"This is the new standard of care for the treatment of patients with this [stage of] disease, and we are in all likelihood increasing the cure rate in these patients," he concluded

Commenting on the study, press conference moderator Francis Shepherd, MD, honorary chair of WCLC 2018, noted that the patient population studied in PACIFIC represents an enormous number of cancers around the world in which the standard of care for decades has been chemotherapy and radiotherapy given together.

"We've not been able to move that bar for many years," she said.

For the first time, we may have been able to change the cure rate. Dr Francis Shepherd

"So it's very exciting that we have these investigators tell us that for the first time, we may have been able to change the cure rate for stage III lung cancer in what is an enormous subset of patients with this disease," Shepherd emphasized.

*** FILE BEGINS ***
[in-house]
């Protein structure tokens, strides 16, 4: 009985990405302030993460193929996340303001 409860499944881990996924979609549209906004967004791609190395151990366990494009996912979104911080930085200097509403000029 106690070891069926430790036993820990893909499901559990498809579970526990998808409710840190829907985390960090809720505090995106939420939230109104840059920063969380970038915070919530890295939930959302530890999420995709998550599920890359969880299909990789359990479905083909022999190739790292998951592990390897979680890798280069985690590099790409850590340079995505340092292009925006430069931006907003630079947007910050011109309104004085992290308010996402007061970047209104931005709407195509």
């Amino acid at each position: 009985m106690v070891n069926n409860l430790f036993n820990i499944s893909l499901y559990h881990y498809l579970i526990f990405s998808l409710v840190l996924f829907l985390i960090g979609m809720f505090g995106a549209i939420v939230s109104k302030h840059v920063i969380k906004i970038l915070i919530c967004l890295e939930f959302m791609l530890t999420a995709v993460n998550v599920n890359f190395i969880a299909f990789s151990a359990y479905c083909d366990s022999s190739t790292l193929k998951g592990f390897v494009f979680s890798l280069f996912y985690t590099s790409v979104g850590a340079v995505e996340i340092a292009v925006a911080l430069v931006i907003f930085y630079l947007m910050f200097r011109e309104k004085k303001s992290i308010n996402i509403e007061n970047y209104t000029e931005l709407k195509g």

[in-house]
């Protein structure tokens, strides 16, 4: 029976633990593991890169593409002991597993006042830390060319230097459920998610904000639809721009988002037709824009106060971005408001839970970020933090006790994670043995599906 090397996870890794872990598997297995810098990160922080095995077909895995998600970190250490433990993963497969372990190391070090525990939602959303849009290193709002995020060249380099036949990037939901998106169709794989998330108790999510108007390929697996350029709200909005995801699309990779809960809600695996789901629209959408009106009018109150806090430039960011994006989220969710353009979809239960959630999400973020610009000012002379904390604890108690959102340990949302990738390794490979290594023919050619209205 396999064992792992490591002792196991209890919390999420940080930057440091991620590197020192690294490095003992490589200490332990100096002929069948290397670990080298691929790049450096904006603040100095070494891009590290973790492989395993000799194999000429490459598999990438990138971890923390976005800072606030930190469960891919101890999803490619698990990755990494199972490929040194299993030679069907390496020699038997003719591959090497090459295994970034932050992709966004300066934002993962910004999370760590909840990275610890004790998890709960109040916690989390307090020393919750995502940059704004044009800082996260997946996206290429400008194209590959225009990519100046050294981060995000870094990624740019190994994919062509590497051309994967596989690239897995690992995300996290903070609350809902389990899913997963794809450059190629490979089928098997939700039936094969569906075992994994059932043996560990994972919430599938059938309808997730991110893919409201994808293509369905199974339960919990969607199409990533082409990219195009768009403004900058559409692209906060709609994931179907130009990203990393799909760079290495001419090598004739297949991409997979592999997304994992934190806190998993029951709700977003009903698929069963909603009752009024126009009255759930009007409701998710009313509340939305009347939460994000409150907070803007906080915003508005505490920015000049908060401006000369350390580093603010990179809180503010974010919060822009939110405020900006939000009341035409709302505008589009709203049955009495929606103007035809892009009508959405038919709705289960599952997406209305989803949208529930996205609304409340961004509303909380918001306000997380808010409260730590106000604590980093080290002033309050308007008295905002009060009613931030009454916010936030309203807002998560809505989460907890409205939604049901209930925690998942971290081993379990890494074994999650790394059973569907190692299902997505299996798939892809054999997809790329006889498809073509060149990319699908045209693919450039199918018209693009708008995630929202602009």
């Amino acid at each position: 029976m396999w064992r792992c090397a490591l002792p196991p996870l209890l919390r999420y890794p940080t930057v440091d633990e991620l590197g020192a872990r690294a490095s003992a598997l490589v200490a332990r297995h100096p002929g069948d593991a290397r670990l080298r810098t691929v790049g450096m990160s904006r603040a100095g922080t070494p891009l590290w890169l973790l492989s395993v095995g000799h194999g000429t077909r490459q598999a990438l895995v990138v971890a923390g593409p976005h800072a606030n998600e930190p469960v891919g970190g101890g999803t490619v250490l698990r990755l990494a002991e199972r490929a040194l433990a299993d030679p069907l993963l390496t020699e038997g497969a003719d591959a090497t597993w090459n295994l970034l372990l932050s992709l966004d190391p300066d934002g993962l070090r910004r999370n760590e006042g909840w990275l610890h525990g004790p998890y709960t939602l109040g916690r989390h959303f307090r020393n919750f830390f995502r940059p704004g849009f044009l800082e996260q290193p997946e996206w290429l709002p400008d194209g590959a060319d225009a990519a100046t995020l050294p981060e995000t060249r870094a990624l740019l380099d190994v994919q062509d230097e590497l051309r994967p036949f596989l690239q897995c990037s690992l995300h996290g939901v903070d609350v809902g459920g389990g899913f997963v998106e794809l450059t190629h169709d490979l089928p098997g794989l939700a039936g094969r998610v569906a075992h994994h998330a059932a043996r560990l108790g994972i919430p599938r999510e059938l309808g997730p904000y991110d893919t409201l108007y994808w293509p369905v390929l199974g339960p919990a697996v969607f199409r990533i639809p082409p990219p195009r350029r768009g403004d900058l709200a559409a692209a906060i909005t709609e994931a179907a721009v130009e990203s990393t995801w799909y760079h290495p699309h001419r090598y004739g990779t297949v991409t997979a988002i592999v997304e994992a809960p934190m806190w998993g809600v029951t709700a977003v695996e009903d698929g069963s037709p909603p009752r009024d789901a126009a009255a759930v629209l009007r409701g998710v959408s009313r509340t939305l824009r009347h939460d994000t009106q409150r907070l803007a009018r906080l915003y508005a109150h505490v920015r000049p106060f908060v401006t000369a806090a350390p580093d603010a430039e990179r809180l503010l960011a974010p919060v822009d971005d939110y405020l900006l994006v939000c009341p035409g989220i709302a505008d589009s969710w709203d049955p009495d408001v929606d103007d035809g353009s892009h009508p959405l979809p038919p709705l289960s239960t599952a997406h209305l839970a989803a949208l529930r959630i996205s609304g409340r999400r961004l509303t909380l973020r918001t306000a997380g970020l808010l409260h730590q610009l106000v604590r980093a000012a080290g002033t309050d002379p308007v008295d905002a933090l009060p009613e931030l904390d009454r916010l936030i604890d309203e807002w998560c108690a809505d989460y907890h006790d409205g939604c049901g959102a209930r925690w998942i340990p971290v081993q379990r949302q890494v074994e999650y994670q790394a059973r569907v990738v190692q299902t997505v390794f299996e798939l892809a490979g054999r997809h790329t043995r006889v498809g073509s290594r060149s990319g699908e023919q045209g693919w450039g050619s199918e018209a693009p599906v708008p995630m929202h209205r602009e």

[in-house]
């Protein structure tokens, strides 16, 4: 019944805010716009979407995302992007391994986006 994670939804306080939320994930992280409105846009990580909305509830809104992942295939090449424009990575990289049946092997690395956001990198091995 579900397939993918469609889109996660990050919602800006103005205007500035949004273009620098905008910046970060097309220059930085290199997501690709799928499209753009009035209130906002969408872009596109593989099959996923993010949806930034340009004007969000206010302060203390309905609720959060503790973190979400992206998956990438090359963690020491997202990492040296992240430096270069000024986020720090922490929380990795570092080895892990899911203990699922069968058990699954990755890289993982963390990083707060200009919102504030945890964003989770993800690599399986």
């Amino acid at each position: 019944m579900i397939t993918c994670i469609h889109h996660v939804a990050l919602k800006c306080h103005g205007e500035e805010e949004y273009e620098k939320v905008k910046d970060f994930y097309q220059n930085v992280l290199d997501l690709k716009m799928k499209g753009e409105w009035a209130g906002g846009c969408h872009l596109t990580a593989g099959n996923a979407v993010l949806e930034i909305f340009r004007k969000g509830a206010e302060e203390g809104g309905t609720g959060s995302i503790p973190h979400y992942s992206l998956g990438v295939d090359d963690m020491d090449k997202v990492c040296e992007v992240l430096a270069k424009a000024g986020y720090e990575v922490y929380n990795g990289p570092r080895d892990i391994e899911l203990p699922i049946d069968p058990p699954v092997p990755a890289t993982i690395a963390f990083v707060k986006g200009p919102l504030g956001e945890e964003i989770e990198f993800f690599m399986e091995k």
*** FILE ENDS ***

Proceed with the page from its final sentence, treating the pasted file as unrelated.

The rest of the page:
Study Details

PACIFIC involved a total of 709 patients with locally advanced, stage III, unresectable NSCLC. All of the patients underwent concurrent chemotherapy and radiotherapy and then showed no evidence of disease progression.

They were then randomly allocated to receive durvalumab (n = 473), given intravenously at a dose of 10 mg/kg of body weight, or placebo (n = 236) every 2 weeks for up to 12 months.

The coprimary endpoints of the study were progression-free survival (PFS) and OS; secondary endpoints were time to distant metastasis and safety.

Initial results from the PACIFIC study, reported a year ago, showed an 11.2-month improvement in PFS favoring the immune checkpoint inhibitor over placebo.